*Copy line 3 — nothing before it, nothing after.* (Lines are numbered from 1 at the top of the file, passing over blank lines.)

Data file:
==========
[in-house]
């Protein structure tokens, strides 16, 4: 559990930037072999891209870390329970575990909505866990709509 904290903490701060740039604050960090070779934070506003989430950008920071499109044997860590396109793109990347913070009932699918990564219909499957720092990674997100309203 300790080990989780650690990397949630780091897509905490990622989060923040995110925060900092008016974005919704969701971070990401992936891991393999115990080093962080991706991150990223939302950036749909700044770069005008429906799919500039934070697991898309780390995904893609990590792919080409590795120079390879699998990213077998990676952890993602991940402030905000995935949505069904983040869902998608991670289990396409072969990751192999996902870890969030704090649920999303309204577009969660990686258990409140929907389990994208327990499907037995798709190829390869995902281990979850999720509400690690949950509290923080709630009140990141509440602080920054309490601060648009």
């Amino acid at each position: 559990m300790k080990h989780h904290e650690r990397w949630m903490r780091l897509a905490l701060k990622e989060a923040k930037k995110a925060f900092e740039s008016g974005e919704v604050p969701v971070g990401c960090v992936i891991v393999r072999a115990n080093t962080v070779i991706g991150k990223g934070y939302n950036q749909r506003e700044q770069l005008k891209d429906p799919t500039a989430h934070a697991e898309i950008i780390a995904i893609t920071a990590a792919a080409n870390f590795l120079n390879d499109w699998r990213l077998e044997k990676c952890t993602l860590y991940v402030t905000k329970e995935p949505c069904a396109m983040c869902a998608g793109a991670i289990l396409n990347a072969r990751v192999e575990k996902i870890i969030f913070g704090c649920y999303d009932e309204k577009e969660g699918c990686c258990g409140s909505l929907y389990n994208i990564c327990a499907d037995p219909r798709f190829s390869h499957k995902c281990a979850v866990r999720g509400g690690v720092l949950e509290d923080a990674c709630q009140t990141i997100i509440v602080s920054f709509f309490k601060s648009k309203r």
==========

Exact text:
């Amino acid at each position: 559990m300790k080990h989780h904290e650690r990397w949630m903490r780091l897509a905490l701060k990622e989060a923040k930037k995110a925060f900092e740039s008016g974005e919704v604050p969701v971070g990401c960090v992936i891991v393999r072999a115990n080093t962080v070779i991706g991150k990223g934070y939302n950036q749909r506003e700044q770069l005008k891209d429906p799919t500039a989430h934070a697991e898309i950008i780390a995904i893609t920071a990590a792919a080409n870390f590795l120079n390879d499109w699998r990213l077998e044997k990676c952890t993602l860590y991940v402030t905000k329970e995935p949505c069904a396109m983040c869902a998608g793109a991670i289990l396409n990347a072969r990751v192999e575990k996902i870890i969030f913070g704090c649920y999303d009932e309204k577009e969660g699918c990686c258990g409140s909505l929907y389990n994208i990564c327990a499907d037995p219909r798709f190829s390869h499957k995902c281990a979850v866990r999720g509400g690690v720092l949950e509290d923080a990674c709630q009140t990141i997100i509440v602080s920054f709509f309490k601060s648009k309203r």